Never one to shy away from setting ambitious goals, the Obama administration recently announced its plans to tackle climate change, which are centered around reducing methane emissions by 45 percent in the next ten years.
After the announcement, players from both sides of the issue chimed in. The Natural Resources Defense Council said the methane rules are “an important start,” but that they and other environmental groups are still critical of Obama’s plan. Because it focuses on new oil and gas sites rather than existing ones, they feel stronger action must be taken to regulate existing sources of pollution.
On the other hand, the American Petroleum Institute has called these additional regulations unnecessary. “Methane emissions have fallen thanks to industry leadership and investment in new technologies. And even with that knowledge, the White House has singled out oil and natural gas for regulation,” CEO Jack Gerard said.
Obama’s Methane Rules at a Glance
Here are the main points you should understand about Obama’s plan of attack:
The Focus is on Methane
The Obama administration is tackling global warming by specifically focusing on methane emissions as opposed to reducing other sources of pollution. White papers released last April suggest the White House’s current plan will build on a set of restrictions proposed by the Environmental Protection Agency in 2012. The plans is to attack emissions along the entire supply chain from wellhead, to processing plants, to the supply lines that carry the gas.
But Only at New Facilities
The methane rules will only apply to “new and modified oil and gas production sources.” The White House’s plan will take the same noncommittal approach toward existing facilities it took in 2012 by simply setting standards for other pollutants that will cause an indirect reduction of methane.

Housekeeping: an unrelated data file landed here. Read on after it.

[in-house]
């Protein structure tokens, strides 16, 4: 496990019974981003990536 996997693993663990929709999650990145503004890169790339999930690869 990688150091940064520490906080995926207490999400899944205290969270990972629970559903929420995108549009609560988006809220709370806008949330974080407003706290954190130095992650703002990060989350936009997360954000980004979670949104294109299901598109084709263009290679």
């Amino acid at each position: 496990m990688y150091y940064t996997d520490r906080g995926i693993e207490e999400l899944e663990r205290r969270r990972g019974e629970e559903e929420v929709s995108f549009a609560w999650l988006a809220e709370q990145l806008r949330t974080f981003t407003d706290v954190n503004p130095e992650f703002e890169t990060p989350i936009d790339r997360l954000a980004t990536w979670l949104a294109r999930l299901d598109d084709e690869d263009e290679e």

“Failing to immediately regulate existing oil and gas equipment nationwide misses 90 percent of the methane pollution from the industry,” said Conrad Schneider, advocacy director for the Clean Air Task Force, an environmental group.
The White House has defended its focus on new facilities because “that’s where the investment is, that’s where the increases in emissions are coming from.”
How many processing facilities will be considered existing under Obama’s new rules? It is not immediately clear. What we do know is there are more than 500 gas processing plants and roughly 1.1 million active oil and gas wells. That’s a lot of methane.
Success Requires Other Agencies Step Up to the Plate
The White House has made it clear that in order to reach its lofty goal of reducing methane emissions by 45 percent in the next ten years, other agencies like the Bureau of Land Management and the Pipeline and Hazardous Materials Safety Administration will have to do their part and introduce stricter standards of operation as well.
A Global Fight
Back in 2013 the United Nations organized a meeting of envoys from 190 nations to discuss a treaty aimed at cutting fossil-fuel emissions worldwide to advance the war on global warming. The talks focused on a “loss and damage” mechanism whose aim is to assist those developing nations that are coping with natural disasters, such as floods and erosion caused by higher temperatures.
With an all-hands-on-deck approach to global warming, the world is perhaps in a position to avoid many of the catastrophic levels of loss and damage that will occur should temperatures continue to rise. The loss and damage that will inevitably occur from the unavoidable temperature rise can be avoided if nations take effective adaptation measures in advance.
The problem is the amount of global adaptation has been so inadequate that there will no doubt be loss and damage in the future. And this loss and damage will solely be a result of human-induced climate change. How the world’s nations plan on dealing with this inevitable loss and damage will need to be further discussed in order to find a collaborative solution.
Featured photo courtesy of: Common Dreams
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